The Horn of Africa is experiencing the most severe food crisis in the world today, with Somalia being the hardest hit. In the first half of 2011, the number of people in urgent need of humanitarian assistance increased by almost 850,000 to some 2.85 million people, one in three Somalis. This number is expected to increase further.
This crisis in Somalia will have an increasingly devastating effect on other countries in the region. In the Horn of Africa there are currently already 10 million people in crisis, including the 2.85 million in Somalia. The number is increasing on a daily basis, with thousands of Somalis fleeing to Ethiopia, Kenya and Djibouti every day.
Three in five children arriving in refugee camps in Ethiopia from southern Somalia are malnourished. In refugee camps in Kenya, more deaths were recorded amongst Somali children in the therapeutic feeding centres in the first quarter of 2011 than the whole of 2010. This is an indicator of how dire the food security situation is in southern Somalia, the epicentre of the regional crisis.
A recent assessment conducted in Banadir Region by ADRA Somalia and Development Action Network – a local NGO working in Mogadishu –revealed the exact magnitude of the drought that has ravaged the region. Interviews with Internally Displaced Persons at one of the camps in Xamarweyne district (the camp is housing IDPs affected by the drought from the regions of Bay, Bakol and Lower Shabelle) perhaps best illustrates the dire situation.
Mayow Osman is a forty year old IDP; all his animals have perished in the drought and he goes on to narrate how he reached the Xamarweyne IDP camp in Mogadishu, from his home in Dinsor District. He explains how he and his family walked for two weeks to get to Mogadishu while being stopped on the way by Al Shabaab who prevented him and his family of five from entering Mogadishu because they believed says he: “we are looking for assistance from the Transitional Federal Government controlled part of Mogadishu”. Mayow is part of 26,500 IDPs who have recently arrived at the camp, and many more are streaming in daily. The IDPS have no clean water access and in addition to the severe malnutrition; an acute outbreak of diarrhoea and measles cases have been reported. Mortality deaths have also been reported.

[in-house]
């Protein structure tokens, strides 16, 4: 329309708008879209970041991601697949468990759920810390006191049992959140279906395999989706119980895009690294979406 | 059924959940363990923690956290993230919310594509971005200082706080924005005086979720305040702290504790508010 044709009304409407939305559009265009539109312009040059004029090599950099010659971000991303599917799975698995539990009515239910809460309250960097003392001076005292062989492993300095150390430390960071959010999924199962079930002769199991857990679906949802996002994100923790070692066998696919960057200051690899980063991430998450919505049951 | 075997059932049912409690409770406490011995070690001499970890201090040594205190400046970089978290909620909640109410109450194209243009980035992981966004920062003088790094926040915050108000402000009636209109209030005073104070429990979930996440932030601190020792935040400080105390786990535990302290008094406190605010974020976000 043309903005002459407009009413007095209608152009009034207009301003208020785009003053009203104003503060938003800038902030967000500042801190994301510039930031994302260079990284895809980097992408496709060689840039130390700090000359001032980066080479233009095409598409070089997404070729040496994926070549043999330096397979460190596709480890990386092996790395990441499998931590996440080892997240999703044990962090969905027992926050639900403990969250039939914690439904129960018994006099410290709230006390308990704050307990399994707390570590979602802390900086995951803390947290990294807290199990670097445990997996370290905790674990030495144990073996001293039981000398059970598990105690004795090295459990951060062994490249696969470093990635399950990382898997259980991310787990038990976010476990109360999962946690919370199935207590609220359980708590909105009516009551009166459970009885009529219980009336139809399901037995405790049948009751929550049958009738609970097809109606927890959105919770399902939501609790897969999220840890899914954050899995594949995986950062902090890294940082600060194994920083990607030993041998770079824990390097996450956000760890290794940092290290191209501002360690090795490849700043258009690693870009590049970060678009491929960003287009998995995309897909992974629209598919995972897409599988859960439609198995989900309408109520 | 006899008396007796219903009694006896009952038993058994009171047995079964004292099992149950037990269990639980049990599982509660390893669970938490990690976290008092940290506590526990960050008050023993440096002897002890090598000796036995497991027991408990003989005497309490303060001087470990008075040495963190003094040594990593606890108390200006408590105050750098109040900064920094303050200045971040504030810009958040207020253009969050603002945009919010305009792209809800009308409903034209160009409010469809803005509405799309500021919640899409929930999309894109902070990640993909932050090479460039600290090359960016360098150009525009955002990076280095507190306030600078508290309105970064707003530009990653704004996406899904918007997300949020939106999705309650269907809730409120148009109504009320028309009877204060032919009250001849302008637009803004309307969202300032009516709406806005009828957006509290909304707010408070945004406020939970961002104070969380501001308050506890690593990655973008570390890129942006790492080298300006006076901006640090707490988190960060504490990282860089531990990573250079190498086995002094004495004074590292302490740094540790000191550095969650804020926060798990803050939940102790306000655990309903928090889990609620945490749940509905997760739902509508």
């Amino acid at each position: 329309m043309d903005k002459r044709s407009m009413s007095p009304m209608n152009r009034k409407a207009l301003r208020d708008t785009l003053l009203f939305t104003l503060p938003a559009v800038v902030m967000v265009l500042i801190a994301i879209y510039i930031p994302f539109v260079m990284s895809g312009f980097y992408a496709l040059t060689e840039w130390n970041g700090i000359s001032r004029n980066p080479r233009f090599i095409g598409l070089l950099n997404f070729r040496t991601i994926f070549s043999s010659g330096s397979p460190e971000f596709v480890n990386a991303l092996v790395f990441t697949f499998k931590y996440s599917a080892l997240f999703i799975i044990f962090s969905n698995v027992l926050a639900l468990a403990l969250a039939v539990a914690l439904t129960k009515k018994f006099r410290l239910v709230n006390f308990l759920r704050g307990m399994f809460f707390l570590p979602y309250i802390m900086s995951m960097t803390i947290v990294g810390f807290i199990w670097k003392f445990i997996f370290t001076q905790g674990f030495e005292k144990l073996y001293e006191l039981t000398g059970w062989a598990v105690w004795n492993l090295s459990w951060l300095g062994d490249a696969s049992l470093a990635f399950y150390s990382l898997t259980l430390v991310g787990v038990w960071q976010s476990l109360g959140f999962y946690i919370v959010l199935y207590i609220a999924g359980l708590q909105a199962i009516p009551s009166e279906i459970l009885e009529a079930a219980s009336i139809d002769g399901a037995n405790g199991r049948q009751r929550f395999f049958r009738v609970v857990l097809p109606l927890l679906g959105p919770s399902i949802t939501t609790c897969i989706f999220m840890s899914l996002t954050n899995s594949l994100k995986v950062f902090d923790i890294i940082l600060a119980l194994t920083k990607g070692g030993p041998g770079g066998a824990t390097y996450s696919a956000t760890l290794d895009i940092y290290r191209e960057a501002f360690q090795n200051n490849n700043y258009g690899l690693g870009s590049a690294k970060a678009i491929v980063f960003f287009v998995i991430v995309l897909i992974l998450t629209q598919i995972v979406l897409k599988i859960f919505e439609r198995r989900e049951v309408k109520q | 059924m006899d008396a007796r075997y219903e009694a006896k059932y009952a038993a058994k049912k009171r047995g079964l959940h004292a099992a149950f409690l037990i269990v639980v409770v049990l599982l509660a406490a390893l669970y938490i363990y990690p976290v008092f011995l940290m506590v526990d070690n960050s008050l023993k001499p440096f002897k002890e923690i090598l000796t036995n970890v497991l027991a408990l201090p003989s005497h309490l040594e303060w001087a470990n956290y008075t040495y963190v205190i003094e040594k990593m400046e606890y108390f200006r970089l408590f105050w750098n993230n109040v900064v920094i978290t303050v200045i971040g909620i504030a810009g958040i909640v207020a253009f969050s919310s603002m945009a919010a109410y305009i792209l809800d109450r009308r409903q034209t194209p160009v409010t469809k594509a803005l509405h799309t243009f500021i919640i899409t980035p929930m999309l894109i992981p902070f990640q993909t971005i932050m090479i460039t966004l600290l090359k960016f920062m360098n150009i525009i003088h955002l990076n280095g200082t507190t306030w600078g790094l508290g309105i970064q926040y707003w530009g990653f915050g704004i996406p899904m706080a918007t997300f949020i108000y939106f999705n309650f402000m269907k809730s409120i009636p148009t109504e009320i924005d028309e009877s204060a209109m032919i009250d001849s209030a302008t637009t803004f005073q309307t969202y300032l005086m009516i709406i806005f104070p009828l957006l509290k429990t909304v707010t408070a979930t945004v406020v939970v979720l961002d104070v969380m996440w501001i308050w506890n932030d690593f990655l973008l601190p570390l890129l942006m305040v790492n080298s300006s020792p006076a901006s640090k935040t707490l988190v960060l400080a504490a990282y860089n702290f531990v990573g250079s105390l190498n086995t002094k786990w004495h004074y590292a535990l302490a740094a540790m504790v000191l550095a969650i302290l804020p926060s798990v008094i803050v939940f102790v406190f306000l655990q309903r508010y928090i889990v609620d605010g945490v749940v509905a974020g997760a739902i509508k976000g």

Child malnutrition rates in the worst affected areas are more than double the emergency threshold of 15 per cent according to UN OCHA, and are expected to rise. Almost half the children arriving from southern Somalia in refugee camps in Mogadishu and Ethiopia are malnourished, and those arriving in Kenya are little better. High mortality rates among children are being reported in all IDP camps.
Donor support to address current needs is urgently required to reduce and prevent a further deterioration of the crisis. According to reports, current funding is less than half the amount needed to reach the most vulnerable people. Lack of funds for food, nutrition and livelihood interventions is particularly concerning. If funding is not made available for humanitarian interventions now, the crisis might deteriorate even further.